According to the Guardian UK, the United States army and the contractors are losing some stuff in Iraq. Whose fault is it?Also, some soldiers have lost the weapons they were assigned for their job when they were deployed.
Compare these two stories.
· 110,000 AK-47s
· 80,000 pistols
· 135,000 bits of armour
Ewen MacAskill in Washington
Tuesday August 7, 2007
The US has lost track of about 190,000 weapons issued to Iraqi security forces since the 2003 invasion, some of which will have ended up in the hands of insurgents, according to an official report published in Washington. Among the missing items are AK-47 rifles, pistols, body armour and helmets.
The disclosure adds to the picture of the chaotic and clumsy administration of Iraq that has emerged over the last four years.The report, by the government accountability office, which sent its report to Congress last week, found a 30% gap between the number of weapons issued to Iraqi forces and records held by US forces in Iraq. No one in the Bush administration knows where the weapons are now.
The 20-page report – Stabilising Iraq: Department of Defence cannot ensure that US-funded equipment has reached Iraqi security forces – says the Pentagon and the multinational force in Iraq responsible for training “cannot fully account for about 110,000 AK-47 rifles, 80,000 pistols, 135,000 items of body armour and 115,000 helmets reported as issued to Iraqi forces as of September 22 2005″.
During that period the US was desperate to get the Iraqi security forces up and running and was arming them as fast as it could.
The failure of the US to account for so many weapons is an embarrassment for the Bush administration after months in which it has repeatedly accused Iran of supplying weapons and explosives to the insurgents.
The report says the former commander of the training of Iraqi forces said about 185,000 AK-47 rifles, 170,000 pistols, 215,000 pieces of body armour and 140,000 helmets were issued as of September 2005. But the property books contain records for only about 75,000 AK-47 rifles, 90,000 pistols, 80,000 pieces of body armour and 25,000 helmets.
Since June 2006, the multinational force has paid more attention to record-keeping. But the government accounting office’s review of the property books in January “found continuing problems with missing and incomplete records”.
Last year the estimate of missing weapons was put at a mere 14,000 by another congressional investigative body.
A Pentagon spokesman said the multinational force in Iraq was preparing a response to the report. The Pentagon has accepted its recommendations for improved accountability procedures.
Over the past four years, the US has provided about $19.2bn (£9.4bn) to develop Iraqi security forces. The Pentagon has asked for a further $2bn to help equip and train them.
The Washington Post quoted a senior Pentagon offical saying that some of the weapons probably were being used against US forces. He cited an Iraqi brigade created in Falluja that dissolved in September 2004 and turned its weapons against US troops.
In previous conflicts, the US state department took responsibility for training and distribution of weapons. But the Pentagon insisted on taking responsibility for arming the Iraqi forces.
It doesn’t say who pays for those. I think it is the taxpayers. But look at this one:
A 2006 government report found more than 1,000 soldiers being billed a total of $1.5 million. And while fighting overseas put their lives on the line, this battle on paper could cost them their future by ruining their credit.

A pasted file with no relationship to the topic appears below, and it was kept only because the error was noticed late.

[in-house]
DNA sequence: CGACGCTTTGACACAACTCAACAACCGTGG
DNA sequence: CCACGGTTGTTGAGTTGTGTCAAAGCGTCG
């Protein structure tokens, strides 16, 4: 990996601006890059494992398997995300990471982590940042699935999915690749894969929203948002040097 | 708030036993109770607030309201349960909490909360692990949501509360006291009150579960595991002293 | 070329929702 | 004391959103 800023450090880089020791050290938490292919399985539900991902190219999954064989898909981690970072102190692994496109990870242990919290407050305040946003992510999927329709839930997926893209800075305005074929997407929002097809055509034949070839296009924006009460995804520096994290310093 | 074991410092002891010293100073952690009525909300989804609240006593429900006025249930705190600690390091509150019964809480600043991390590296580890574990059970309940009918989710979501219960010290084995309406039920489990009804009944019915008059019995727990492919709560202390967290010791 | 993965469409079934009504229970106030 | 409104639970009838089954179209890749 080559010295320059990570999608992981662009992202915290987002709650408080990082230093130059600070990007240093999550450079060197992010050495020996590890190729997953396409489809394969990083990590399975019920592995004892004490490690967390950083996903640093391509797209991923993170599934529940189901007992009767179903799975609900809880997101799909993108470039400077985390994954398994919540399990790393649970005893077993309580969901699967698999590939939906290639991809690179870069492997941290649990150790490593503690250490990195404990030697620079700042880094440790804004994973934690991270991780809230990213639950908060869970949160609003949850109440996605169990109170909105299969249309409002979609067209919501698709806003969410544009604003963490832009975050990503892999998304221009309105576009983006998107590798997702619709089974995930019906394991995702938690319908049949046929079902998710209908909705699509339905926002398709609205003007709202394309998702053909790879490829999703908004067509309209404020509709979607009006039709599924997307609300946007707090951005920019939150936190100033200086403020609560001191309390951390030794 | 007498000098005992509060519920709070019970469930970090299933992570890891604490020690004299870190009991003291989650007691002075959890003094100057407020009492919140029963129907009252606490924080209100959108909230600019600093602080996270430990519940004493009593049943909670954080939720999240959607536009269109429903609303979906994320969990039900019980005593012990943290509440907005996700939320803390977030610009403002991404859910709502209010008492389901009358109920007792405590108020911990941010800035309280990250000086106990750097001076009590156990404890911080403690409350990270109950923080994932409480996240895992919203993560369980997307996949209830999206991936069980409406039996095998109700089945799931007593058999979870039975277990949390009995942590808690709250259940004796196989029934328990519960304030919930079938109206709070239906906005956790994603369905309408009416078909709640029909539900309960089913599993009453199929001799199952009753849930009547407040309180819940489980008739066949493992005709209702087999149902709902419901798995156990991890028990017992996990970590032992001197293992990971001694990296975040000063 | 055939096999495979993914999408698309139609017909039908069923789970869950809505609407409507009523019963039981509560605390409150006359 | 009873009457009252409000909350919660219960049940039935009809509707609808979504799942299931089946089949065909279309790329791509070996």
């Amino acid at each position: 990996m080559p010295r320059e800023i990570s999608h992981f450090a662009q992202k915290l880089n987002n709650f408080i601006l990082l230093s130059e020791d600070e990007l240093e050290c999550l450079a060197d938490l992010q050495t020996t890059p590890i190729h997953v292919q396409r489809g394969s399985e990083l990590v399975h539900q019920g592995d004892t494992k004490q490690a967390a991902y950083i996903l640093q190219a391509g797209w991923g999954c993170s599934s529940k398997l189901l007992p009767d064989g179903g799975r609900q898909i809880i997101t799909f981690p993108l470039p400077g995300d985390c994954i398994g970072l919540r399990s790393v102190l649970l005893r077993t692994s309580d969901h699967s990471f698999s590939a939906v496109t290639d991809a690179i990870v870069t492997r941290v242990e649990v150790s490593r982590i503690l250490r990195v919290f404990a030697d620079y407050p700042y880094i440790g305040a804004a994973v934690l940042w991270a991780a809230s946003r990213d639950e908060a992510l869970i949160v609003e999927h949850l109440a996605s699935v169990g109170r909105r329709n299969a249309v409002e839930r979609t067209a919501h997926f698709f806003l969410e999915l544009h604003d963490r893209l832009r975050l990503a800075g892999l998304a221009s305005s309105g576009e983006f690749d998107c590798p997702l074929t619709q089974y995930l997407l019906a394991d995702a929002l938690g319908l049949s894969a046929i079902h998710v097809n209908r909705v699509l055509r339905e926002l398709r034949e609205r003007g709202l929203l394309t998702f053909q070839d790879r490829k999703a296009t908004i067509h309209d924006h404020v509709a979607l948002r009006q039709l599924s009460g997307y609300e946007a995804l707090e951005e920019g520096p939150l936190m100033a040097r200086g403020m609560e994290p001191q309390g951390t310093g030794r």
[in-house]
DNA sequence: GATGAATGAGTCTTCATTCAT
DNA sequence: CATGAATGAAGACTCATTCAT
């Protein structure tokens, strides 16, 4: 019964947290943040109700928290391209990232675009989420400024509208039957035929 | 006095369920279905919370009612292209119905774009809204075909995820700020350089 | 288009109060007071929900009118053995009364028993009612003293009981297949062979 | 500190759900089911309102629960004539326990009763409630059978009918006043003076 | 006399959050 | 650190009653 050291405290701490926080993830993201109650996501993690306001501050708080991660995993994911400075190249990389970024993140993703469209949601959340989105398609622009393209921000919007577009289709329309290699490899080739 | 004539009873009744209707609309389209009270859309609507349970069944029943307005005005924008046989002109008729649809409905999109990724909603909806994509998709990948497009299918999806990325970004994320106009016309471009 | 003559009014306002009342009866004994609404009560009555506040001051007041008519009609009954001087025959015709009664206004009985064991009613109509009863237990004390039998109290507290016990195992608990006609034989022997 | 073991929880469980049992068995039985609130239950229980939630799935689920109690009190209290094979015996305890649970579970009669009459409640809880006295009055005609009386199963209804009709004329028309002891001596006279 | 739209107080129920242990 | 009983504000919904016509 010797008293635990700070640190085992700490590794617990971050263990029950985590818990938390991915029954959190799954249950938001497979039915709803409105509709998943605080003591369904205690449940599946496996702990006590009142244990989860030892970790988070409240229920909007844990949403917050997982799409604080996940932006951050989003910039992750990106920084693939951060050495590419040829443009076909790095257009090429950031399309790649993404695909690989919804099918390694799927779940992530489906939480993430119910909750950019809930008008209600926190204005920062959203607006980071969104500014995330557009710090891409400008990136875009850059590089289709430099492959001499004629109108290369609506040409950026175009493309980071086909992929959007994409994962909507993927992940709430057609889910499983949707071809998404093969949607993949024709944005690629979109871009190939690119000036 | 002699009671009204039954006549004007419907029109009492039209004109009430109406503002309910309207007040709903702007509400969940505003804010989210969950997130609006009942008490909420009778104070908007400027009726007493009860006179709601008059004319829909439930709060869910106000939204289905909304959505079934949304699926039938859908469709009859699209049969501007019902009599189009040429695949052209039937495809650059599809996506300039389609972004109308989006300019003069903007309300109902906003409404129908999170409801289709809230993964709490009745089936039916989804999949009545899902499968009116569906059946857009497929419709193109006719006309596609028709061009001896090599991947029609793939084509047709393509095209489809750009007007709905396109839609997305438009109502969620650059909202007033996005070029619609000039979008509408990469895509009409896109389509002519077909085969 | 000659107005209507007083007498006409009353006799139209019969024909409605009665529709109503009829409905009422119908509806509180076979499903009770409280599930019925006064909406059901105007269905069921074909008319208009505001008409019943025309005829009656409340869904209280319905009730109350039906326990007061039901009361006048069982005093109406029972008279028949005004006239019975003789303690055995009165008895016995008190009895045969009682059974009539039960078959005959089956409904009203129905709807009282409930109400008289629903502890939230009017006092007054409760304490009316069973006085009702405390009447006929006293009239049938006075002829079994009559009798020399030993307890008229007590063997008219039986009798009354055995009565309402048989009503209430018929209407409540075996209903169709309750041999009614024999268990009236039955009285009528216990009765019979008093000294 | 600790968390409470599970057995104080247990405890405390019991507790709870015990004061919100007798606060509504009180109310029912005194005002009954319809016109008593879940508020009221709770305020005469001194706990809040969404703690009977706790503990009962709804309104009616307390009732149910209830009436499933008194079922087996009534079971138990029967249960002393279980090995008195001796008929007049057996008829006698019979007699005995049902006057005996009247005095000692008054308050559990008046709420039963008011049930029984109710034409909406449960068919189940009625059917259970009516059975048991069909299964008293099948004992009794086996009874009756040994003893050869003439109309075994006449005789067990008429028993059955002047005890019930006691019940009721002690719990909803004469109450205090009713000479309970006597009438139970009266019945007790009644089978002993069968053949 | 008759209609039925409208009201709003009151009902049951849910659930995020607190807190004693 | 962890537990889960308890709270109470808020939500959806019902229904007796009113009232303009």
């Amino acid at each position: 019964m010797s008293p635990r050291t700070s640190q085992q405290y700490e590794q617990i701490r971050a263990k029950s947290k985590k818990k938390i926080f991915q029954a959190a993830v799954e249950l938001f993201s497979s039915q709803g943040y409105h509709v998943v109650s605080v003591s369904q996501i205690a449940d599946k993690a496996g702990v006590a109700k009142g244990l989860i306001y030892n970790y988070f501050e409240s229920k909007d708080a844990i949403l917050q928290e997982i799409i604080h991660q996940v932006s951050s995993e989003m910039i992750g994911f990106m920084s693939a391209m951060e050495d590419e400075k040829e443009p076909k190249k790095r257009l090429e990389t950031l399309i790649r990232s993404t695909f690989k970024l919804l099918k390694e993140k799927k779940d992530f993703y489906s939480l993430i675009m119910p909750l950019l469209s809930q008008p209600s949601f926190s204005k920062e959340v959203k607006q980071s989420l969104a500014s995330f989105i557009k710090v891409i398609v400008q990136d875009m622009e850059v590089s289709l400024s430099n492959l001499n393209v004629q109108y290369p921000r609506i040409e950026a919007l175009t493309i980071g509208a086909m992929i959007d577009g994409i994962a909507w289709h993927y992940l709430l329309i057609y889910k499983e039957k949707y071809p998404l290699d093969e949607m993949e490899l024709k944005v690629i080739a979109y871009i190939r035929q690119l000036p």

Servicemen and women who made huge sacrifices fighting in the war and now paying yet another price, even after coming home.
One soldier in particular is currently battling against a new “debt of service.”
Brian Rodriguez is a fighter, an honorably discharged soldier who’d been deployed in Iraq.
“I was a combat engineer,” Rodriguez said. “We deal with land mines, explosives.”
He fought for his nation, only to return to his homeland and wage a fresh battle.
Former Army Specialist Rodriguez started getting bills for $700 for lost or damaged government property this summer. Although he was discharged some four years ago, bills recently arrived demanding payment, but giving no details on what or why — nor do they offer a way to dispute the charges.
“For doing my job you’re going to bill me?” Rodriguez said.
And he’s not alone. A 2006 government report found more than 1,000 soldiers being billed a total of $1.5 million. And while fighting overseas put their lives on the line, this battle on paper could cost them their future by ruining their credit. Rodriguez will be reported to credit agencies next month.
“It makes a terrible point about the nature of military service today,” citizen soldier Tod Ensign said.
Ensign is a veteran’s advocate. He says this is all part of the military’s push to be run more like a business.
“They’ll just pound him and call him, call his employers, and make his life as miserable as they can until he pays up,” Ensign said.
Testimony before Congress detailed in a report found that “although unit commanders and finance offices are authorized to write off debts for lost and damaged equipment … they have not always done so.”
“It happens too often and it’s just disgraceful,” Sen. Charles Schumer said. “Here are people who are risking their lives for us and they come home and they’re being treated as if they’re criminals instead of heroes.”
Because it’s been four years since he left the Middle East, Rodriguez’s battalion was dissolved and his commanders are long gone. And despite repeated requests, the Army never could tell us what piece of equipment Rodriguez was billed for, nor would they get rid of the debt.
“I did my time, I served my country and this is the thanks I get,” Rodriguez said.
Their suggestion? Call your Congressman. Schumer said he’ll reach out to the Army to intervene on Brian’s behalf.